Oct 14 2014
There are three solid reasons why the voters should reject Governor C.L.”Butch” Otter’s bid for a third term. They constitute major failures on his part to fulfill the basic “three E” requirements for anyone serving in the office.
A governor takes an oath to uphold the State’s constitution which clearly states the primary purpose of the state government is to provide for a uniform and equal public education of the state’s young. The governor has failed miserably as the record reflects nothing less than a deliberate evisceration of state support for both k thru 12 and higher education.
This evisceration has led over 80% of the state’s school districts to pass over-ride levies to increase one’s local property tax to replace what the state has taken away. For residents of those districts it is nothing less than a tax burden shift and a tax increase brought about by a govenor who claims he has decreased taxes. Facts say otherwise.
Idaho’s former state economist Mike Ferguson has presented irrefutable evidence showing that after decades of the state spending on education at roughly 4.4% of annual personal income starting in 2000 a steady decline began and accelerated under Governor Otter’s watch to where the figure is now 3.4%, a 20 percent cut under Otter and his Republican predecessors.
Idaho now ranks 51st in the country – dead last below even Mississippi – in state support for public education.. What was even more surprising to many was that the Governor endorsed his Education Task Force’s recommendation to ADD back $350 to $400 million dollars that had been drained away from education, then he turned around and in his next executive budget recommended even less, the equivalent of 3.3% of personal income.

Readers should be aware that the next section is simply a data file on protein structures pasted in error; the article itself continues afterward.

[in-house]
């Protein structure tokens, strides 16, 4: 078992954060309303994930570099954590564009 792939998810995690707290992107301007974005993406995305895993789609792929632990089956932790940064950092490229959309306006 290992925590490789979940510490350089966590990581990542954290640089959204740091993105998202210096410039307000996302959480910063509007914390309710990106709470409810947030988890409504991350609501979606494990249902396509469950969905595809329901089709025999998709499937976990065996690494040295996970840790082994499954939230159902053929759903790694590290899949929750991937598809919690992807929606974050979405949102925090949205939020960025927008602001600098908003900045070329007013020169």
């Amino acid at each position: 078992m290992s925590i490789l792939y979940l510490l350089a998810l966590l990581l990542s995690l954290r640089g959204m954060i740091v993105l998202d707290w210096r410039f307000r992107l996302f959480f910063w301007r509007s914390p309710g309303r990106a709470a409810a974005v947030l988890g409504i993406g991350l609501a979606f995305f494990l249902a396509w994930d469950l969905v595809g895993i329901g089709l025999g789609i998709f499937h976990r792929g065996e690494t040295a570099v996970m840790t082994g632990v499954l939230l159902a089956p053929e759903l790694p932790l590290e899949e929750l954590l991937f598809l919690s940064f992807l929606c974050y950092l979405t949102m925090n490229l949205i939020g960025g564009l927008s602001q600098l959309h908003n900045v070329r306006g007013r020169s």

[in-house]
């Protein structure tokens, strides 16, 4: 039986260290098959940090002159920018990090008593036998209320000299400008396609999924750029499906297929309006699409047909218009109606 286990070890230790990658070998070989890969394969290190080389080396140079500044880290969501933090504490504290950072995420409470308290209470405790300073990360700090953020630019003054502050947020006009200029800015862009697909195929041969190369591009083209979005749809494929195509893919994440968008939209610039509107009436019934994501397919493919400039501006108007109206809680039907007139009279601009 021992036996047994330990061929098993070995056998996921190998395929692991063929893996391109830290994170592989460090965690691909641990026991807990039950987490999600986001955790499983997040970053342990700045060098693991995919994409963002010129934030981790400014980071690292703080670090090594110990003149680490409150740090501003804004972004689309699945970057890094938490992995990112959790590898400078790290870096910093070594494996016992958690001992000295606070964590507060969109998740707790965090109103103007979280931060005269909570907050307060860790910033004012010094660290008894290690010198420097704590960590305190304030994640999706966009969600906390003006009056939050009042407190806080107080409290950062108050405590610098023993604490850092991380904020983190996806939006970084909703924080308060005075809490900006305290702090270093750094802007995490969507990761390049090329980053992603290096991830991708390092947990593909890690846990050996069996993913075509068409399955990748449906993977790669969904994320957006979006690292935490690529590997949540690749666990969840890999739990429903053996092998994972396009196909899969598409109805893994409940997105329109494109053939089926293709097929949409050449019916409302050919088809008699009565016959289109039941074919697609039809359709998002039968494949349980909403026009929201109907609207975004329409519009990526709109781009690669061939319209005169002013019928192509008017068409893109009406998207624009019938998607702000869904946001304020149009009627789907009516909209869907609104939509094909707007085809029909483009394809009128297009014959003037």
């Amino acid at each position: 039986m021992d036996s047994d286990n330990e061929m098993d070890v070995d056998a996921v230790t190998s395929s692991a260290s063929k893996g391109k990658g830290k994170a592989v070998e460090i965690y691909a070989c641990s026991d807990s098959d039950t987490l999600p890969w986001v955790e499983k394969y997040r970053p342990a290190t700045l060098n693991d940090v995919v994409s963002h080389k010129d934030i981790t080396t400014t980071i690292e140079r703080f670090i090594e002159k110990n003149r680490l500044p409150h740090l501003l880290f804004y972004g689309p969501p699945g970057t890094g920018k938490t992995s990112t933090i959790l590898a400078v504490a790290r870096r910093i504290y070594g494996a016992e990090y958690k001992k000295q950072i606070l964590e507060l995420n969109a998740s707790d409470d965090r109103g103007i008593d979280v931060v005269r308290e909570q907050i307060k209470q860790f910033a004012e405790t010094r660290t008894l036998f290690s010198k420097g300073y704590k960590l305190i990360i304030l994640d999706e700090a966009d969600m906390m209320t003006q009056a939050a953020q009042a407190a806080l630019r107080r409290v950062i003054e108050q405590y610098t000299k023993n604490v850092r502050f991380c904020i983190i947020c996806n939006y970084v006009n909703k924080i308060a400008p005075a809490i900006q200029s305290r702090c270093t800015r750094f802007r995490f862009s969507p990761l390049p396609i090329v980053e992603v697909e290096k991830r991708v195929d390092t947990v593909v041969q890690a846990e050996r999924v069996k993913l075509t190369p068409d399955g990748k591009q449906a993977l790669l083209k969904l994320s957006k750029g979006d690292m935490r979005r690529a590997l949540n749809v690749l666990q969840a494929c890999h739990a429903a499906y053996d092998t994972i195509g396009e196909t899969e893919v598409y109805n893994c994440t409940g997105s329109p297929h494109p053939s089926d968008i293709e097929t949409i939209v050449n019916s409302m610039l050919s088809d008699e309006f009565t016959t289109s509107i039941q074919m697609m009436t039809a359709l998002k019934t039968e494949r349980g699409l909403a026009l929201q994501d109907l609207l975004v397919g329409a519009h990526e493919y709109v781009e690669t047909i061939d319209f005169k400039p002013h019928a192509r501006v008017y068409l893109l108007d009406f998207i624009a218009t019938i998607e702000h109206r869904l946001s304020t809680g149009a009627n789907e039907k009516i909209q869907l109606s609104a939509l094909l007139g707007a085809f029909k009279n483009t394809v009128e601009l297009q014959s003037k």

That’s disingenuous at best and at worse blatant lying.
In the meantime the Governor spearheaded a number of measures he claimed were designed to stimulate the economy but were nothing more than general fund give aways to big business and they came at the cost of education.
Set aside that these incentives have developed few if any good paying jobs. Butch tries to make a virtue out of growth in minimum wage jobs while not acknowledging that these jobs cannot and do not provide a sustainable living wage for people.
Additionally, these incentives often come at the expense of Idaho’s existing business who both directly and indirectly end up subsidizing the new boys on the block. Continue Reading »Share on Facebook